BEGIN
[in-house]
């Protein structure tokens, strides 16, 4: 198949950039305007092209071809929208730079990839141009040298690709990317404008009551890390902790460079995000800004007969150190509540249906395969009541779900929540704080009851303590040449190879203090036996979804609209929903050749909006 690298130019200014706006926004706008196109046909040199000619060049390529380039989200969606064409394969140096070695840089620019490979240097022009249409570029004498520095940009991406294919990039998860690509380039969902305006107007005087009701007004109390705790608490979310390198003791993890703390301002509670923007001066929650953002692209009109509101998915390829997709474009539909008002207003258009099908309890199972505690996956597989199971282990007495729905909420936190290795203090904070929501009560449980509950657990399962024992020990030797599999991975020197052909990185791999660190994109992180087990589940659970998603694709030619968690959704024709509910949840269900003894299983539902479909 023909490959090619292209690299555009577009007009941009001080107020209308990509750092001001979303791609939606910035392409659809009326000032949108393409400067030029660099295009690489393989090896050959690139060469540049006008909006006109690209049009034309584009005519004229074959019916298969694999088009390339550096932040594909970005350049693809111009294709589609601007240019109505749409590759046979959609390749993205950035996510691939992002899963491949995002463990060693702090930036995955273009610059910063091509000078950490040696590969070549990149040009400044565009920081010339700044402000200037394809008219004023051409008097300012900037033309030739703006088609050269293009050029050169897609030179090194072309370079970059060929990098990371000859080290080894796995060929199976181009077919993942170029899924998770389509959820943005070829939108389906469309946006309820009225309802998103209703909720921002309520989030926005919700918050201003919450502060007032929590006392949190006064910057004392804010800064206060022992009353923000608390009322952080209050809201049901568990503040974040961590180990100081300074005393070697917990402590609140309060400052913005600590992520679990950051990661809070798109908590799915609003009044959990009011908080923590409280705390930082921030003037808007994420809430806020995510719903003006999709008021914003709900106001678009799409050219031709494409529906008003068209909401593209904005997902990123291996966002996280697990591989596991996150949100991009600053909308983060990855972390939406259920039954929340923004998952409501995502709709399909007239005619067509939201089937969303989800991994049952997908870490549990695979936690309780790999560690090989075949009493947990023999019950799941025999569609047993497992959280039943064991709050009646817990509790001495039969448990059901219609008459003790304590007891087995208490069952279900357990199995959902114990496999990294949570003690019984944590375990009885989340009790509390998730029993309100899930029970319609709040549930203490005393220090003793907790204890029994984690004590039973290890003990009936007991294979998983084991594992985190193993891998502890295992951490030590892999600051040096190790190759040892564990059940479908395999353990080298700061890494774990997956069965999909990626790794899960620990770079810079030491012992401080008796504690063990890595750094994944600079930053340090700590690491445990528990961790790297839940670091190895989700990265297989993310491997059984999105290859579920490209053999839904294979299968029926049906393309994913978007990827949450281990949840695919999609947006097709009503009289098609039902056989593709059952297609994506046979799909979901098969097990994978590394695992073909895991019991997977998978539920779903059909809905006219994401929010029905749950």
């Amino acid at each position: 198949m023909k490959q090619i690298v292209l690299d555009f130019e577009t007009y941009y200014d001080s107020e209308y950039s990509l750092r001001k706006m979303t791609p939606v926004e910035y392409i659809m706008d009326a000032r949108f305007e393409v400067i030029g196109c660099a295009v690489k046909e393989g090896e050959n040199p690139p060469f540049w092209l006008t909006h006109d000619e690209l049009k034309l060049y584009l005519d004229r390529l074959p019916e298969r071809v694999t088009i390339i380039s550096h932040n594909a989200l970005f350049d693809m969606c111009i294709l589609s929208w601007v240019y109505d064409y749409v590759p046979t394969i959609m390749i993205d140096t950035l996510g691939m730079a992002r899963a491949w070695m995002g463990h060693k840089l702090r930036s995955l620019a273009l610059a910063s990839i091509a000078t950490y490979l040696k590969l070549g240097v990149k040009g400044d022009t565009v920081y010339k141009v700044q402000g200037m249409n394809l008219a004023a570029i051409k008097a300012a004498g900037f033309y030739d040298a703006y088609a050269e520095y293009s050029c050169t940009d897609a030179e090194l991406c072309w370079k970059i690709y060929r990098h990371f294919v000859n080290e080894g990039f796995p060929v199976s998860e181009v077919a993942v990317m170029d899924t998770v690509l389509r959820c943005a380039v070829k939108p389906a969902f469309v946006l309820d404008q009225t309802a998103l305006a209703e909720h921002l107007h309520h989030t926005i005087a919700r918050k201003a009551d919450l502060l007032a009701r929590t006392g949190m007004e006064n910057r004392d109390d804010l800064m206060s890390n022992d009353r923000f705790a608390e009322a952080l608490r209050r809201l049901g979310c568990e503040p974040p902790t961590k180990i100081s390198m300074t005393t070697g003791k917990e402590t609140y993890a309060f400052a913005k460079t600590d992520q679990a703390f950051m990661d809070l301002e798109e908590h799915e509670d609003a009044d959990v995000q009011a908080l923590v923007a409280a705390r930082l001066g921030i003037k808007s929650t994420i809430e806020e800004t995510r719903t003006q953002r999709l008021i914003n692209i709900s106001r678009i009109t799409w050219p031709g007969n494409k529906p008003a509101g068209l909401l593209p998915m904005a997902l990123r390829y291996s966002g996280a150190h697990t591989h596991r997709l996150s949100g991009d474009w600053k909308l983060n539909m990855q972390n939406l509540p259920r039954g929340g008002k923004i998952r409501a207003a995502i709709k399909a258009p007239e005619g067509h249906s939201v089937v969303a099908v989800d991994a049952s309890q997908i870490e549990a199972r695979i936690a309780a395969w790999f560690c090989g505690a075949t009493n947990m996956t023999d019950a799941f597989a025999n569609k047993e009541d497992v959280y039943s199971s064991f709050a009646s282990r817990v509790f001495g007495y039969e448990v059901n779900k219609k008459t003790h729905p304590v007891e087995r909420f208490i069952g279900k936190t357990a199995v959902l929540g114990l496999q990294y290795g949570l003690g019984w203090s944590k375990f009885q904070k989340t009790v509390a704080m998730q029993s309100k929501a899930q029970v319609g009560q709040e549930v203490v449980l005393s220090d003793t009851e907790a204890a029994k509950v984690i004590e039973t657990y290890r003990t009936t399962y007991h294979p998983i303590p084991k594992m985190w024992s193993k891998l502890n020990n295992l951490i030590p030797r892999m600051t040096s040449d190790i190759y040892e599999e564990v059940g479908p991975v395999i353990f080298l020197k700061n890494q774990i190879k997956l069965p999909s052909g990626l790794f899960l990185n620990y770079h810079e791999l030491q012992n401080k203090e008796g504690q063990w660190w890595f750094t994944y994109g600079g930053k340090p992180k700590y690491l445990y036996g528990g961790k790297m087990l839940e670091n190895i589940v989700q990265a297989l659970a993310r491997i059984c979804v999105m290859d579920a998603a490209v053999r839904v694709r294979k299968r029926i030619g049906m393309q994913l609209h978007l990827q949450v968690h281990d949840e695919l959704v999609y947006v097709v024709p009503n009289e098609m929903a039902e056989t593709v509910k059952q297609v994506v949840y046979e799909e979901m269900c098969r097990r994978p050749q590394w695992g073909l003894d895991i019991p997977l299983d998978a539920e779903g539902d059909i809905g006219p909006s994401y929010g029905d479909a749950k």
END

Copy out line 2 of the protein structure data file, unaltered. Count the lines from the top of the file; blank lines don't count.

């Protein structure tokens, strides 16, 4: 198949950039305007092209071809929208730079990839141009040298690709990317404008009551890390902790460079995000800004007969150190509540249906395969009541779900929540704080009851303590040449190879203090036996979804609209929903050749909006 690298130019200014706006926004706008196109046909040199000619060049390529380039989200969606064409394969140096070695840089620019490979240097022009249409570029004498520095940009991406294919990039998860690509380039969902305006107007005087009701007004109390705790608490979310390198003791993890703390301002509670923007001066929650953002692209009109509101998915390829997709474009539909008002207003258009099908309890199972505690996956597989199971282990007495729905909420936190290795203090904070929501009560449980509950657990399962024992020990030797599999991975020197052909990185791999660190994109992180087990589940659970998603694709030619968690959704024709509910949840269900003894299983539902479909 023909490959090619292209690299555009577009007009941009001080107020209308990509750092001001979303791609939606910035392409659809009326000032949108393409400067030029660099295009690489393989090896050959690139060469540049006008909006006109690209049009034309584009005519004229074959019916298969694999088009390339550096932040594909970005350049693809111009294709589609601007240019109505749409590759046979959609390749993205950035996510691939992002899963491949995002463990060693702090930036995955273009610059910063091509000078950490040696590969070549990149040009400044565009920081010339700044402000200037394809008219004023051409008097300012900037033309030739703006088609050269293009050029050169897609030179090194072309370079970059060929990098990371000859080290080894796995060929199976181009077919993942170029899924998770389509959820943005070829939108389906469309946006309820009225309802998103209703909720921002309520989030926005919700918050201003919450502060007032929590006392949190006064910057004392804010800064206060022992009353923000608390009322952080209050809201049901568990503040974040961590180990100081300074005393070697917990402590609140309060400052913005600590992520679990950051990661809070798109908590799915609003009044959990009011908080923590409280705390930082921030003037808007994420809430806020995510719903003006999709008021914003709900106001678009799409050219031709494409529906008003068209909401593209904005997902990123291996966002996280697990591989596991996150949100991009600053909308983060990855972390939406259920039954929340923004998952409501995502709709399909007239005619067509939201089937969303989800991994049952997908870490549990695979936690309780790999560690090989075949009493947990023999019950799941025999569609047993497992959280039943064991709050009646817990509790001495039969448990059901219609008459003790304590007891087995208490069952279900357990199995959902114990496999990294949570003690019984944590375990009885989340009790509390998730029993309100899930029970319609709040549930203490005393220090003793907790204890029994984690004590039973290890003990009936007991294979998983084991594992985190193993891998502890295992951490030590892999600051040096190790190759040892564990059940479908395999353990080298700061890494774990997956069965999909990626790794899960620990770079810079030491012992401080008796504690063990890595750094994944600079930053340090700590690491445990528990961790790297839940670091190895989700990265297989993310491997059984999105290859579920490209053999839904294979299968029926049906393309994913978007990827949450281990949840695919999609947006097709009503009289098609039902056989593709059952297609994506046979799909979901098969097990994978590394695992073909895991019991997977998978539920779903059909809905006219994401929010029905749950």